In this short video from our Abdominal Ultrasound Essentials course, Dr Nikolaus Mayr will take you on a fast-paced journey into and around the liver as he prepares you to tackle your very first liver ultrasound. You'll get a refresher on the position of the liver (in relation to other anatomical landmarks), an overview of the blood supply to the organ, and a breakdown of the segments and transverse anatomy of the liver.
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Abdominal complaints are very common, so knowing how to perform an abdominal ultrasound examination is a great skill to have! This course will teach you how to image the upper abdominal organs, retroperitoneal space, and gastrointestinal tract. You’ll learn how to identify common variants, detect and diagnose benign and malignant pathologies, and write an appropriate ultrasound report.
[00:00:00] We find the liver in the right hypochondriac region and the epigastric region. It lies directly beneath the diaphragm and is fixed to the lower surface of the diaphragm through the parsa fixa. The parsa fixa is an area without peritoneal lining and through the falciform ligament it is fixed to the ventral abdominal wall. The falciform ligament is a peritoneal thickening that is thicker on its caudal border.
[00:00:30] It is also known as the teres hepatis ligament. It forms the border between the left and right liver lobe. The liver is bordered by the pancreas with its pancreas duct. Since the liver excretes gall, which is stored in the gallbladder, the gall flows over the bile ducts and joins the pancreas duct and excretes into the duodenum. The portal vein enters the liver here. We see the common bile duct leaving the liver. We see the liver veins draining the blood from the liver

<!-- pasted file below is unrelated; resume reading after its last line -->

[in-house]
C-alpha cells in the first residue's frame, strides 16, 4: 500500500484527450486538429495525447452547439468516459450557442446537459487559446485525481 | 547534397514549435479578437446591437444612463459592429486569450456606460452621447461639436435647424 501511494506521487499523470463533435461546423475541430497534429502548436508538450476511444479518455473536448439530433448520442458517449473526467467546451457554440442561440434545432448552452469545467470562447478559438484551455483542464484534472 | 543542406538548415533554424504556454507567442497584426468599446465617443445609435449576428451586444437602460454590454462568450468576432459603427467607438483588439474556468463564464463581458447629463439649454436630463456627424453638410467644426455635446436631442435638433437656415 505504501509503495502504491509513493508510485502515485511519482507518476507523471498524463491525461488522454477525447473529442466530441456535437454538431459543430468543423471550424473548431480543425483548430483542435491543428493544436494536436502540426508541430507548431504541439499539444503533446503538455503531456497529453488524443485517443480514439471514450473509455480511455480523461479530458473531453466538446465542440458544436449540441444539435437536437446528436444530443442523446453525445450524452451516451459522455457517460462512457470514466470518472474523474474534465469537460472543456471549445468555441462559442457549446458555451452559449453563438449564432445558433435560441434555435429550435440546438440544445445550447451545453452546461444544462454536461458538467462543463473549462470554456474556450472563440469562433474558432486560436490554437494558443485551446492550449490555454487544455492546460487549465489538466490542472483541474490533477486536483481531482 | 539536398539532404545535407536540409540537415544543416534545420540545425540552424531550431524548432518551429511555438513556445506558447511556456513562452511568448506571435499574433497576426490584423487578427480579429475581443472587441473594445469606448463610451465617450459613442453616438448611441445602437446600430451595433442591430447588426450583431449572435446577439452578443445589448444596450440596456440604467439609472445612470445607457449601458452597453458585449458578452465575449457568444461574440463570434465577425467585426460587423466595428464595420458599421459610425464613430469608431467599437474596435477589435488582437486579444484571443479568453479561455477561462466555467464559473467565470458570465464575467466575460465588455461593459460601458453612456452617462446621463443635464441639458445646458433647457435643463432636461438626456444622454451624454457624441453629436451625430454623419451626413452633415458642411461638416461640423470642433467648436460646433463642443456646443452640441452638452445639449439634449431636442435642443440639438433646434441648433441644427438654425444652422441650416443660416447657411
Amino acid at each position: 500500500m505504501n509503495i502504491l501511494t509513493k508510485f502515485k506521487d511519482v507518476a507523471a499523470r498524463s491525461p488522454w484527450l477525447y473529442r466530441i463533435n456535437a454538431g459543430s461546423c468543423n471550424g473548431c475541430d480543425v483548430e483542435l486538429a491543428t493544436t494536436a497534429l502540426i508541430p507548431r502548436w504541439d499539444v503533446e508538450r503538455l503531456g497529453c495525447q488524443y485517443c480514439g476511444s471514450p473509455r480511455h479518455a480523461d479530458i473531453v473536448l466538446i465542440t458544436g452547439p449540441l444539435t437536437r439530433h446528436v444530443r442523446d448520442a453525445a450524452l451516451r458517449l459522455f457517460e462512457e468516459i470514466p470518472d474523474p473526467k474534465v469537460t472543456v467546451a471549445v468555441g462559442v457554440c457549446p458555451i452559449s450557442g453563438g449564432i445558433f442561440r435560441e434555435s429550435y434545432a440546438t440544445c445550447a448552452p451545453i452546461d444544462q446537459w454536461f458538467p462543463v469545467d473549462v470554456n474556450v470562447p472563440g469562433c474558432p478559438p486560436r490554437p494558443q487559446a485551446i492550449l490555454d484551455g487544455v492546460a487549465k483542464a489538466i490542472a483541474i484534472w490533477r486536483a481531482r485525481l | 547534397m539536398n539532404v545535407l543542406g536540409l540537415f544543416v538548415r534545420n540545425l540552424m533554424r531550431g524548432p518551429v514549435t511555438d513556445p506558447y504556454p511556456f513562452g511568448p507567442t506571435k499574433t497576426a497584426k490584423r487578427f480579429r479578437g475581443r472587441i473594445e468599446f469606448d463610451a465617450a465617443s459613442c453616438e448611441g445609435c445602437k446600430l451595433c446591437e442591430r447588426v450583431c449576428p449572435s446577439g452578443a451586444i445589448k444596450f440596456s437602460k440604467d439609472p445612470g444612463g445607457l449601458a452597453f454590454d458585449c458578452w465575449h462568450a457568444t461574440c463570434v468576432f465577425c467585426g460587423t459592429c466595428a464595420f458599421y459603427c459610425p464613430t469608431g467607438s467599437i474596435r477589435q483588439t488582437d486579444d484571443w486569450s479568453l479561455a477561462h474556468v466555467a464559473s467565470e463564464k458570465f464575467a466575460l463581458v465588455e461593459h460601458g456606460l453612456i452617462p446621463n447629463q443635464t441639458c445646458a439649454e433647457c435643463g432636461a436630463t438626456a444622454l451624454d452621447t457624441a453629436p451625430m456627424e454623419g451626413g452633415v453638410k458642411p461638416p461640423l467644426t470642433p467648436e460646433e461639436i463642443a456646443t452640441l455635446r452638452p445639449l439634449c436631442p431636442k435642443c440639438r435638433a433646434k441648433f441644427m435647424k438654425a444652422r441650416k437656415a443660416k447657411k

[00:01:00] and the hepatic artery brings oxygenated blood into the liver. The vessel structures, here, at the liver hilum are sheathed by peritoneal tissue, forming the hepatoduodenal ligament. The liver has a dual blood supply. The arterial supply of the hepatic artery coming from the aorta and the portal vein, bringing blood from the gastrointestinal tract, to be cleared. The underlying structure of the liver is the liver lobule. It is organized into a hexagonal field. On the edge of each corner,
[00:01:30] of the liver lobule, is a portal triad. It consists of a portal vein branch, a hepatic artery branch, and a bile duct. The blood flows from the portal triad into the liver lobule center, where it is drained by a central vein. As it flows through the capillary sinusoids, it is cleared. The bile flows in the opposite direction being drained over the bile ducts. When using ultrasound to find bile ducts or liver artery branches, it is always important to know
[00:02:00] that a bile duct and the hepatic artery run alongside the portal vein. They are surrounded by echogenic connective tissue. This structure is called the triad of Glisson. It is sometimes also referred to as the portal triad. The liver is organized in eight liver segments, after the Couinaud classification. The classification divides the liver into eight functionally independent segments, as they all have their own segmental vessels. Normally, segment 4 is divided into segment 4A and segment 4B
[00:02:30] but to make things more simple, we will just talk about this as segment 4. The organization of segments can be demonstrated using three levels, starting cranially and going caudally: the level of the hepatic vein star, the level of the portal main branching, and the level of the gallbladder or splenic vein. The most cranial level of the transverse anatomy of the liver is the level of vein confluency, also known as the liver vein star. We see the cranial segments of the liver 1, 2,
[00:03:00] 4, 8, and 7. The next level of the transverse anatomy of the liver is the level of left portal vein branch. We see the following segments: segment 1, the segment border 2–3, the segment 4, the segment border 8–5, and segment 7. The vast most caudal level of transverse anatomy of the liver is the level of the splenic vein. We see the segments
[00:03:30] 3, 4, 5, and 6.